On November 14th, we celebrate the feast of the great Franciscan Croatian martyr Saint Nicholas Tavelic. His bold witness shows what it means to love Christ and love him till the very end.
Nicholas was born at Sibenik in Croatia around the year 1340. Being endowed with the gift of preaching, he proclaimed the Gospel for several years in Bosnia. As is Franciscan custom, he was accompanied by Friar Deodatus of Rodez, who came from the province of Aquitaine.
The year 1384 was decisive for both brothers, when both were sent to Palestine. After having prayed about it they deeply felt that they were called to compose a defence of their Christian faith before the Cadi of Jerusalem. They were accompanied by Brother Stephen of Cunes near Genoa as well as Brother Peter of Darbonne.
After having delivered their defence they were commanded to retract what they had proclaimed. Filled by the Holy Spirit they refused and kept announcing the faith they loved so much. As a consequence, they were cast into chains and condemned to death. Their bodies were brutally dismembered and burned. It was Pope Saint Paul VI who canonized them in 1970.
Let us appreciate their great witness as recounted in a contemporary account of the martyrdom of Saint Nicholas and companions.
Nicholas and his companions had discussed for a long time how best they might win souls for God when the devil was seeking to destroy them; how best they could offer the most High God an abundant harvest in this Holy Land of Jerusalem. They took advice from theologians and proven brethren living in Jerusalem, armed themselves with arguments from Scripture and biblical scholars they had read elsewhere and felt strengthened in the Lord as to how a perfect man might successfully confront men of the world. So it came about that on the feast of Saint Martin, 11th November 1391, about the third hour, they set aside their fears and decided to put into effect, step by step, what they had long been planning. So they set out together, each bringing with him a sheet or roll written in Italian and in Arabic. They went ﬁrst towards the temple of Solomon (the Mosque of the Rock), but were stopped when they tried to enter.
Brought to the house of the Cadi, they immediately produced their rolls and began to read them before him. Then, the Cadi addressed them thus: “These words which you have just read to me, did you say them as wise and prudent men in possession of your wits, or as fools who have lost all mind and reason? Were you sent here by your Pope or by some Christian king? ” The friars answered in great seriousness and gentleness, yet with great zeal and a desire to bring him to salvation: “We have not been sent by any man,” they said, “ but by God alone, who has deigned to inspire us to preach to you and show you the truth whereby you may be saved; for Christ says in his Gospel: ‘He who believes and is baptized will be saved; he who does not believe will be condemned.”” Then the: Cadi asked them: “Do you wish to retract all that you have said and become Saracens ‐ and so save your lives? For otherwise you are going to die.” They answered in a loud voice: “By no means do we take back what we have said. Nay rather, we are ready to die for the truth we have proclaimed, and in defence of the Catholic faith we would rather die and suffer all manner of torment, because all that we have said is holy, Catholic and true.” When the Cadi heard these words, he and his council passed sentence of death upon them!
Hardly had the judgment been uttered when all the Saracens who had gathered near the house rose up with a great shout: “To death with them! Let them die!” They fell on the friars and beat them with whatever they had at hand, so that they fell to the ground half‐dead. This was about the ninth hour, and due to the popular outcry, they lay there until midnight.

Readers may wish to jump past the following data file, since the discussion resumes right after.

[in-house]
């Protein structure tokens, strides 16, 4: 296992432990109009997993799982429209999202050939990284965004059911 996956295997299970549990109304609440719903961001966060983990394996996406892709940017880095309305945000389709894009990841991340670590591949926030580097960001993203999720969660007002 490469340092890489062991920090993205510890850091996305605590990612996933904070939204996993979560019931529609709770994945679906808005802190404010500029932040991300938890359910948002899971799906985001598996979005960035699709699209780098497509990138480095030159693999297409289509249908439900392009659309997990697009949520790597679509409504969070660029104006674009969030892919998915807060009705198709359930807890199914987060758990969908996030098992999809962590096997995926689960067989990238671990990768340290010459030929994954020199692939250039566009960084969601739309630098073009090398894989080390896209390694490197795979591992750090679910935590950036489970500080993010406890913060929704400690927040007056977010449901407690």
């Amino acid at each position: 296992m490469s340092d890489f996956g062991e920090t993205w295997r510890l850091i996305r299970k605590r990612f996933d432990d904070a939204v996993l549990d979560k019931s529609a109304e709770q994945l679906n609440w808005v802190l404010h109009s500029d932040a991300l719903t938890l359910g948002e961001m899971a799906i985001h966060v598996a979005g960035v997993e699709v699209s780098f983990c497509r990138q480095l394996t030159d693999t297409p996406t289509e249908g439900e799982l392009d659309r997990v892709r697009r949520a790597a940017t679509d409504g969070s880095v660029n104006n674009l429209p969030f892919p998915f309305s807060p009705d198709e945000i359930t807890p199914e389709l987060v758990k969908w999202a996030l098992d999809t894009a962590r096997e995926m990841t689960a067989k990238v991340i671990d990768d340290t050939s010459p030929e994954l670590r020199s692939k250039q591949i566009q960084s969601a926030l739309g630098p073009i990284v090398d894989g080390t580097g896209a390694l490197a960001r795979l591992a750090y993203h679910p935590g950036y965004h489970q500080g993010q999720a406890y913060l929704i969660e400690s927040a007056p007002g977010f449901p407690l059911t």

Then about midnight the Cadi had them stripped naked and tightly bound to stakes and so cruelly beaten that there was not a sound spot left on their bodies and they were too weak to stand. Then the Cadi had them taken to a dark dungeon and securely bound in wooden stocks, so that they could have no respite or relief, but be in constant pain and torment.
Finally, on the third day they were led out into the square where criminals were usually punished, before the Emir and the Cadi and an immense crowd of Saracens and soldiers with drawn swords and scimitars, and a great ﬁre blazing in the centre. Once more they were asked if they wished to renounce what they had said and become Saracens and so escape death. They answered: “No, this is what we want, and we tell you again to be converted to the faith of Christ and be baptized. Know that for Christ and his teachings we fear neither ﬁre nor bodily death.” When the crowd of Saracens heard these words, they were beside themselves with anger and all rushed upon them, hacking them so to pieces with their swords that nothing human could be recognized in what remained. They then threw them into the ﬁre; and yet their bodies thus dismembered refused to burn. And through that whole day long the crowd did not abandon this marvelous sight, but kept adding to the ﬁre, scattering the ashes and hiding the bones lest the Christians should ﬁnd them again.
The central question me and you are invited to ponder about is the following one: Are we ready to suffer every form of persecution for our precious and beloved Catholic Faith? How bold are we to defend from its enemies both outside and, unfortunately, from inside the fold?
O God,you glorified blessed Nicholas and his companions with zeal for spreading the faith and by the palm of martyrdom. Grant us, we beg you, through their example and intercession to hasten in the way of your commandments, so that we may merit to receive the reward of eternal life. We ask this through our Lord Jesus Christ, your Son, who lives and reigns with you and the Holy Spirit, one God, for ever and ever. Amen.